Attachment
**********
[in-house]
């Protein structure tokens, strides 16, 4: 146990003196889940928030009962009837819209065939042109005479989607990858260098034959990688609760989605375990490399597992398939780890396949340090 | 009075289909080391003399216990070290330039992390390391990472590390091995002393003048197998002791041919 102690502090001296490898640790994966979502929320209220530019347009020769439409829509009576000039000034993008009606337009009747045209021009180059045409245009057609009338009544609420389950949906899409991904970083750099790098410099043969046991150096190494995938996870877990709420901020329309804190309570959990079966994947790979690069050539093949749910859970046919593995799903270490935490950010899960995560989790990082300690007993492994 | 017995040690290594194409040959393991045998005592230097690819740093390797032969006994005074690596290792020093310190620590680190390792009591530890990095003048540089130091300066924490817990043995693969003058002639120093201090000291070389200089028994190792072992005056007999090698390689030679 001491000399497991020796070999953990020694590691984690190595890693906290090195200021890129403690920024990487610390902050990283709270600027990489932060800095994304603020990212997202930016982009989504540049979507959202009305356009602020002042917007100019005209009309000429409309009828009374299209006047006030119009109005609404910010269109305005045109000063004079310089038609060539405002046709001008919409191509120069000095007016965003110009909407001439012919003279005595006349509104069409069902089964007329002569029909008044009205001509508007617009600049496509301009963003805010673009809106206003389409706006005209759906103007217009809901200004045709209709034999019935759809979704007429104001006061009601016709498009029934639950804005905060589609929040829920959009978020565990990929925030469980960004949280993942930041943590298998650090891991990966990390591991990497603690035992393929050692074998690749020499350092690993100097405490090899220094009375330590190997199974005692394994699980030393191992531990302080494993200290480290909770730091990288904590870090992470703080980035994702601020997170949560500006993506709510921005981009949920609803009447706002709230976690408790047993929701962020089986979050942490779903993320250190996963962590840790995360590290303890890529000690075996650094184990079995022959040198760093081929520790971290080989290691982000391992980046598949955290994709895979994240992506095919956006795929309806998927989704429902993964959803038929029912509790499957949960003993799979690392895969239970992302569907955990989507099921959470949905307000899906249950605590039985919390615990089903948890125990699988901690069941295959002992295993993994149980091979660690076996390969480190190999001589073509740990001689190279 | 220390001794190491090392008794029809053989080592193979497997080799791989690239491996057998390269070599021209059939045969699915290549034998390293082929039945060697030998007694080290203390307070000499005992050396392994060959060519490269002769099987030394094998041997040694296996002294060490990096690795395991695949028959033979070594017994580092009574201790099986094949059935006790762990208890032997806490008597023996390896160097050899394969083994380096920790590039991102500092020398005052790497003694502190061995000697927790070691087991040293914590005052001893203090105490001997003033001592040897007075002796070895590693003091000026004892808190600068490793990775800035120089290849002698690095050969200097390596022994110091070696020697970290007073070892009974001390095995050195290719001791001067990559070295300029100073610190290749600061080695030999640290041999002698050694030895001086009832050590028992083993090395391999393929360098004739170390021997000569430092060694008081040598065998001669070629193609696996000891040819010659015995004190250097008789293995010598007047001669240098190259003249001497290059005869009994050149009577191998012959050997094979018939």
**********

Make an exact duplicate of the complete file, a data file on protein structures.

[in-house]
């Protein structure tokens, strides 16, 4: 146990003196889940928030009962009837819209065939042109005479989607990858260098034959990688609760989605375990490399597992398939780890396949340090 | 009075289909080391003399216990070290330039992390390391990472590390091995002393003048197998002791041919 102690502090001296490898640790994966979502929320209220530019347009020769439409829509009576000039000034993008009606337009009747045209021009180059045409245009057609009338009544609420389950949906899409991904970083750099790098410099043969046991150096190494995938996870877990709420901020329309804190309570959990079966994947790979690069050539093949749910859970046919593995799903270490935490950010899960995560989790990082300690007993492994 | 017995040690290594194409040959393991045998005592230097690819740093390797032969006994005074690596290792020093310190620590680190390792009591530890990095003048540089130091300066924490817990043995693969003058002639120093201090000291070389200089028994190792072992005056007999090698390689030679 001491000399497991020796070999953990020694590691984690190595890693906290090195200021890129403690920024990487610390902050990283709270600027990489932060800095994304603020990212997202930016982009989504540049979507959202009305356009602020002042917007100019005209009309000429409309009828009374299209006047006030119009109005609404910010269109305005045109000063004079310089038609060539405002046709001008919409191509120069000095007016965003110009909407001439012919003279005595006349509104069409069902089964007329002569029909008044009205001509508007617009600049496509301009963003805010673009809106206003389409706006005209759906103007217009809901200004045709209709034999019935759809979704007429104001006061009601016709498009029934639950804005905060589609929040829920959009978020565990990929925030469980960004949280993942930041943590298998650090891991990966990390591991990497603690035992393929050692074998690749020499350092690993100097405490090899220094009375330590190997199974005692394994699980030393191992531990302080494993200290480290909770730091990288904590870090992470703080980035994702601020997170949560500006993506709510921005981009949920609803009447706002709230976690408790047993929701962020089986979050942490779903993320250190996963962590840790995360590290303890890529000690075996650094184990079995022959040198760093081929520790971290080989290691982000391992980046598949955290994709895979994240992506095919956006795929309806998927989704429902993964959803038929029912509790499957949960003993799979690392895969239970992302569907955990989507099921959470949905307000899906249950605590039985919390615990089903948890125990699988901690069941295959002992295993993994149980091979660690076996390969480190190999001589073509740990001689190279 | 220390001794190491090392008794029809053989080592193979497997080799791989690239491996057998390269070599021209059939045969699915290549034998390293082929039945060697030998007694080290203390307070000499005992050396392994060959060519490269002769099987030394094998041997040694296996002294060490990096690795395991695949028959033979070594017994580092009574201790099986094949059935006790762990208890032997806490008597023996390896160097050899394969083994380096920790590039991102500092020398005052790497003694502190061995000697927790070691087991040293914590005052001893203090105490001997003033001592040897007075002796070895590693003091000026004892808190600068490793990775800035120089290849002698690095050969200097390596022994110091070696020697970290007073070892009974001390095995050195290719001791001067990559070295300029100073610190290749600061080695030999640290041999002698050694030895001086009832050590028992083993090395391999393929360098004739170390021997000569430092060694008081040598065998001669070629193609696996000891040819010659015995004190250097008789293995010598007047001669240098190259003249001497290059005869009994050149009577191998012959050997094979018939």